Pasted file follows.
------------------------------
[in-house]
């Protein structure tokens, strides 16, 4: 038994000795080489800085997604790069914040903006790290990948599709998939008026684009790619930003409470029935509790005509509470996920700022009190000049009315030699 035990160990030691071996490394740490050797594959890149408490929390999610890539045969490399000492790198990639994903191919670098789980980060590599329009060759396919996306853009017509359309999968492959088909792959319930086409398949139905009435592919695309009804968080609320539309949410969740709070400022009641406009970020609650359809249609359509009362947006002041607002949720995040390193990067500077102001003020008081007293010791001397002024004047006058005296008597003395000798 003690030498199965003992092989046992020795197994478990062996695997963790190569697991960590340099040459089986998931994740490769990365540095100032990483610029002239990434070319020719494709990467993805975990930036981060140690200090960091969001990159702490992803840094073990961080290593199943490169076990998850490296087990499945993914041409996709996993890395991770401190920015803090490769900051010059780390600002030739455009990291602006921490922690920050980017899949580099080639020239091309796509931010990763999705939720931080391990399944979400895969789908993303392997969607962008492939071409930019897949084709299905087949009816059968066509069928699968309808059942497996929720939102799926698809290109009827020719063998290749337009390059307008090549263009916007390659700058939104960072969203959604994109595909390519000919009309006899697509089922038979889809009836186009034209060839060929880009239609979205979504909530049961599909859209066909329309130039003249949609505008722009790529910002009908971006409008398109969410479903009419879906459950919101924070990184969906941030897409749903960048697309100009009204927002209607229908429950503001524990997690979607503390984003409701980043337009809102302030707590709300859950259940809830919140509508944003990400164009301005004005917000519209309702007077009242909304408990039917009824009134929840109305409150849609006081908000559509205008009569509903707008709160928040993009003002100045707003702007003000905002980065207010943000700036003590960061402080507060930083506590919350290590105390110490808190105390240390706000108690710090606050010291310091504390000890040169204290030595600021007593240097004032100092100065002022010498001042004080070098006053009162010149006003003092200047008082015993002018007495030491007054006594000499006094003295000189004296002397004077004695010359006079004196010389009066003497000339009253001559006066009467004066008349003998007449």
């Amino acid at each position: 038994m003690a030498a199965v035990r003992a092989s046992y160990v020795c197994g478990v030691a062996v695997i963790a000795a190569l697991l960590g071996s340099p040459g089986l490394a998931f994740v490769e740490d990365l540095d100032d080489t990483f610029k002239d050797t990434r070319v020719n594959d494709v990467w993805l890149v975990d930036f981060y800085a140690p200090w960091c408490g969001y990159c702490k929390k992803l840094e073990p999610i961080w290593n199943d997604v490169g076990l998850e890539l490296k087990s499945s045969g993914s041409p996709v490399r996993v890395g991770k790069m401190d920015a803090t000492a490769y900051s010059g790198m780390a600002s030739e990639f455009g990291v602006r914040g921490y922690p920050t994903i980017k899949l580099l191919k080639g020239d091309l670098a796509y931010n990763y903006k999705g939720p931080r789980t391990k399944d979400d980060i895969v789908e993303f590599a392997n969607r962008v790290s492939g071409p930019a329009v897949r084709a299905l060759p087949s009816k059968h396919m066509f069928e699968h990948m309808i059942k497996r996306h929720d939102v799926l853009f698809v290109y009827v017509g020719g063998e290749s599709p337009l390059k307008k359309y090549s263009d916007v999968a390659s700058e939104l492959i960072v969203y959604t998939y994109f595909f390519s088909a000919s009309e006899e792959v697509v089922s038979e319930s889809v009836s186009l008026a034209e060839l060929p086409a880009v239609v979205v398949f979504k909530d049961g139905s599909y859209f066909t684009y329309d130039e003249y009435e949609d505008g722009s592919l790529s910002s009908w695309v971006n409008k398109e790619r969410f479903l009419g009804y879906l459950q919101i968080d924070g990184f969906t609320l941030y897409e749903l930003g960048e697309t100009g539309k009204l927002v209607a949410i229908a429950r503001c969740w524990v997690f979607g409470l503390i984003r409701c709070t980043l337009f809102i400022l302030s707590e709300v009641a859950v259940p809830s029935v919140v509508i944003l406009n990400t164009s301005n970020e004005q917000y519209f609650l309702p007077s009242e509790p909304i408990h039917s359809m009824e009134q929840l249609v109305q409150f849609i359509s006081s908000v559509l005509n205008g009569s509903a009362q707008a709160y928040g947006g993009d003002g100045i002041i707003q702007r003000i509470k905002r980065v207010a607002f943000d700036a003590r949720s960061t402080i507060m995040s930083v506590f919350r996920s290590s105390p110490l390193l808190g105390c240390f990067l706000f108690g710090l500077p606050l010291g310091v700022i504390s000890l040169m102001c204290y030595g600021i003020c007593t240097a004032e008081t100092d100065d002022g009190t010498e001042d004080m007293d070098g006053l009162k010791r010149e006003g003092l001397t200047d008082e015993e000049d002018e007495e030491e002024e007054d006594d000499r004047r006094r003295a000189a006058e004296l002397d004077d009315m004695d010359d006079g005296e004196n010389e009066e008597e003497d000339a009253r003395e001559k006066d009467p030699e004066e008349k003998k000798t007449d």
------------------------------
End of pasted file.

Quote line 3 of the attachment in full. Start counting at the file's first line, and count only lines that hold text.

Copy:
């Amino acid at each position: 038994m003690a030498a199965v035990r003992a092989s046992y160990v020795c197994g478990v030691a062996v695997i963790a000795a190569l697991l960590g071996s340099p040459g089986l490394a998931f994740v490769e740490d990365l540095d100032d080489t990483f610029k002239d050797t990434r070319v020719n594959d494709v990467w993805l890149v975990d930036f981060y800085a140690p200090w960091c408490g969001y990159c702490k929390k992803l840094e073990p999610i961080w290593n199943d997604v490169g076990l998850e890539l490296k087990s499945s045969g993914s041409p996709v490399r996993v890395g991770k790069m401190d920015a803090t000492a490769y900051s010059g790198m780390a600002s030739e990639f455009g990291v602006r914040g921490y922690p920050t994903i980017k899949l580099l191919k080639g020239d091309l670098a796509y931010n990763y903006k999705g939720p931080r789980t391990k399944d979400d980060i895969v789908e993303f590599a392997n969607r962008v790290s492939g071409p930019a329009v897949r084709a299905l060759p087949s009816k059968h396919m066509f069928e699968h990948m309808i059942k497996r996306h929720d939102v799926l853009f698809v290109y009827v017509g020719g063998e290749s599709p337009l390059k307008k359309y090549s263009d916007v999968a390659s700058e939104l492959i960072v969203y959604t998939y994109f595909f390519s088909a000919s009309e006899e792959v697509v089922s038979e319930s889809v009836s186009l008026a034209e060839l060929p086409a880009v239609v979205v398949f979504k909530d049961g139905s599909y859209f066909t684009y329309d130039e003249y009435e949609d505008g722009s592919l790529s910002s009908w695309v971006n409008k398109e790619r969410f479903l009419g009804y879906l459950q919101i968080d924070g990184f969906t609320l941030y897409e749903l930003g960048e697309t100009g539309k009204l927002v209607a949410i229908a429950r503001c969740w524990v997690f979607g409470l503390i984003r409701c709070t980043l337009f809102i400022l302030s707590e709300v009641a859950v259940p809830s029935v919140v509508i944003l406009n990400t164009s301005n970020e004005q917000y519209f609650l309702p007077s009242e509790p909304i408990h039917s359809m009824e009134q929840l249609v109305q409150f849609i359509s006081s908000v559509l005509n205008g009569s509903a009362q707008a709160y928040g947006g993009d003002g100045i002041i707003q702007r003000i509470k905002r980065v207010a607002f943000d700036a003590r949720s960061t402080i507060m995040s930083v506590f919350r996920s290590s105390p110490l390193l808190g105390c240390f990067l706000f108690g710090l500077p606050l010291g310091v700022i504390s000890l040169m102001c204290y030595g600021i003020c007593t240097a004032e008081t100092d100065d002022g009190t010498e001042d004080m007293d070098g006053l009162k010791r010149e006003g003092l001397t200047d008082e015993e000049d002018e007495e030491e002024e007054d006594d000499r004047r006094r003295a000189a006058e004296l002397d004077d009315m004695d010359d006079g005296e004196n010389e009066e008597e003497d000339a009253r003395e001559k006066d009467p030699e004066e008349k003998k000798t007449d």